The number of people struggling with mental problems like burnout and stress is higher than ever. Can we learn from entrepreneurs how to avoid burnout and accumulate happiness? Entrepreneurs are often portrayed as workaholic heroes, who put more time and energy into their work than salaried employees. To run their businesses, many entrepreneurs stay ‘on’, even outside regular working hours. However, contrary to what you might expect, entrepreneurs are no more at risk of burnout than salaried employees. On average, the risk is actually smaller due to the positive psychological effects of entrepreneurial work. This is the conclusion of the first study in this area, conducted by UvA professor of Entrepreneurship Martin Obschonka and colleagues. The results will be published in the Journal of Business Venturing.
A lot of research has been done into burnout and workaholism, but it has not previously focused on entrepreneurs. Obschonka and his colleagues have now conducted the first major study into a possible link between entrepreneurship and burnout. The researchers followed 348 entrepreneurs and 1,002 employees over a period of up to six months. The data was collected prior to the corona crisis.
‘There seems to be a paradox of ‘positive workaholism, because entrepreneurs are so engaged in their work that they also show less daily work recovery after regular working hours. What makes them so protected from burnout? We therefore also looked at the main mechanisms associated with burnout and engagement with work’, says Obschonka.
Does entrepreneurship make you happier?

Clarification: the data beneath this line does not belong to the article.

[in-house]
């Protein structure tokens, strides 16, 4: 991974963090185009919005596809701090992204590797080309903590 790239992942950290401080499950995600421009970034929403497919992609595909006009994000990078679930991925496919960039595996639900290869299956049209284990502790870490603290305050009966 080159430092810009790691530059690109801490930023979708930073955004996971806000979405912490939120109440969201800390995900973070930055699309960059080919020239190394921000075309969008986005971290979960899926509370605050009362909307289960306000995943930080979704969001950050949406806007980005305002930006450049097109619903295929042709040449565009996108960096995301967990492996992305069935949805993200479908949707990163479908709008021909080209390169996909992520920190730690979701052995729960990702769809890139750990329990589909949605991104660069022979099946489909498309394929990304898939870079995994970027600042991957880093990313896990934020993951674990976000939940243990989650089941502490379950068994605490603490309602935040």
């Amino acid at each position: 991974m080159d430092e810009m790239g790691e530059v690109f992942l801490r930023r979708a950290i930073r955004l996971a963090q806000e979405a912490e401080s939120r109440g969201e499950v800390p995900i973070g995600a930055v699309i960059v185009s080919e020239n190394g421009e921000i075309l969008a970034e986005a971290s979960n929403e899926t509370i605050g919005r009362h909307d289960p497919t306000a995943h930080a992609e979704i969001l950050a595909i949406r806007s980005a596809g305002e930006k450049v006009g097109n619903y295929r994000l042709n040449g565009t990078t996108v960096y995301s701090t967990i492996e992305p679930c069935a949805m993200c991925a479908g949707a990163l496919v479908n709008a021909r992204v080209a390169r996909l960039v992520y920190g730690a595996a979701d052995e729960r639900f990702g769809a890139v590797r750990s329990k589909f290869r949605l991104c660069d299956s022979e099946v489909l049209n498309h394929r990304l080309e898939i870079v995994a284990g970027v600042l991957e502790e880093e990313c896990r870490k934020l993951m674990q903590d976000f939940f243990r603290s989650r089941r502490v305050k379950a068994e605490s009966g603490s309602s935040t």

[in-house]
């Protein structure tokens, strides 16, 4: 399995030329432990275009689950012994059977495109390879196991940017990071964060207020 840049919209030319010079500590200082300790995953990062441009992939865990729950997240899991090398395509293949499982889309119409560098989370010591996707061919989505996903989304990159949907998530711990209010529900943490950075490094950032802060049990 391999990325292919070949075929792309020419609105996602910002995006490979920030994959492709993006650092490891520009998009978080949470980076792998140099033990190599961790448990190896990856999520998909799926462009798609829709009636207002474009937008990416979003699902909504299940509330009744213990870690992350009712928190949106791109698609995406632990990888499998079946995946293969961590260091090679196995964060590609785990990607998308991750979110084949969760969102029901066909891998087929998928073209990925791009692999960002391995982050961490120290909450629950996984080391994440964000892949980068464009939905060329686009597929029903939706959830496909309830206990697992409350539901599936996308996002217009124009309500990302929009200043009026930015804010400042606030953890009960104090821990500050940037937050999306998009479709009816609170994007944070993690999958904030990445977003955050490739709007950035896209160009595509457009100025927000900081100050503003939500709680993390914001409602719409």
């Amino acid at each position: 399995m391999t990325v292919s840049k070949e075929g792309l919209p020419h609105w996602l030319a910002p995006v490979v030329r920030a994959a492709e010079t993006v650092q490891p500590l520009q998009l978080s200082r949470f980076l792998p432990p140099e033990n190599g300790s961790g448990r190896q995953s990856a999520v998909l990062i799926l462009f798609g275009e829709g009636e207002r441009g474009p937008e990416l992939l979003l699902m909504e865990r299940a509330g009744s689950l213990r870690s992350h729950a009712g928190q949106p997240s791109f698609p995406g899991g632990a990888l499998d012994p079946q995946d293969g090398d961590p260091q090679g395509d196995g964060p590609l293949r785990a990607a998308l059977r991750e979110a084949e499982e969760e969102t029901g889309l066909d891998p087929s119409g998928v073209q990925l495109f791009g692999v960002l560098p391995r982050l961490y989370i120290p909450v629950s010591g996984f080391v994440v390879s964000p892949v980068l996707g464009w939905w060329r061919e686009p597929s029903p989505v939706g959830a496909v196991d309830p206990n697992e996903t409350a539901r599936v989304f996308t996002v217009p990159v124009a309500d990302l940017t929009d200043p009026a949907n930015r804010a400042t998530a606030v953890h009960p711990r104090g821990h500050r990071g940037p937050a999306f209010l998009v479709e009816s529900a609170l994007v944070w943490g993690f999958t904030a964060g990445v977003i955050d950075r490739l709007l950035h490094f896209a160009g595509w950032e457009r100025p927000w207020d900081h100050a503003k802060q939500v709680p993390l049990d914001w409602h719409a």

This led to new insights into the psychological utility of working as an entrepreneur. ‘The work of entrepreneurs actually appears to result in less daily work stressors – such as work pressure, time pressure and administrative tasks – compared to paid work,’ says Obschonka. ‘In addition, entrepreneurship offers the entrepreneur a high degree of personal work autonomy. All this leads to a positive psychological return on the substantial investment that entrepreneurs make due to their great involvement in the work. As a result, their work not only gives them more energy and a more positive state of mind than salaried employees on average; they are also happier and more satisfied with their work. On average, entrepreneurship seems to make people happier.’
Entrepreneurs with a one-man business (without employees) in particular appear to run less risk of a burnout. However, if they expand their businesses and hire employees, the likelihood of burnout increases. According to Obschonka, it is important that they should be aware of this, and also of the higher risks surrounding burnout for their employees.
The research results are also relevant for paid employment. If a more entrepreneurial approach were chosen such as intrapreneurship in large organizations, this may also reduce the risk of burnout in, for example, high-risk jobs that require a strong commitment to the work.
‘If we can maximise the psychological utility of working as an entrepreneur, it promises not only personal benefit in the entrepreneurial sector, but also, more broadly, to the development of healthy, motivated, and well-rewarded entrepreneurs running their businesses, collectively generating broader social and economic benefits,’ says Obschonka.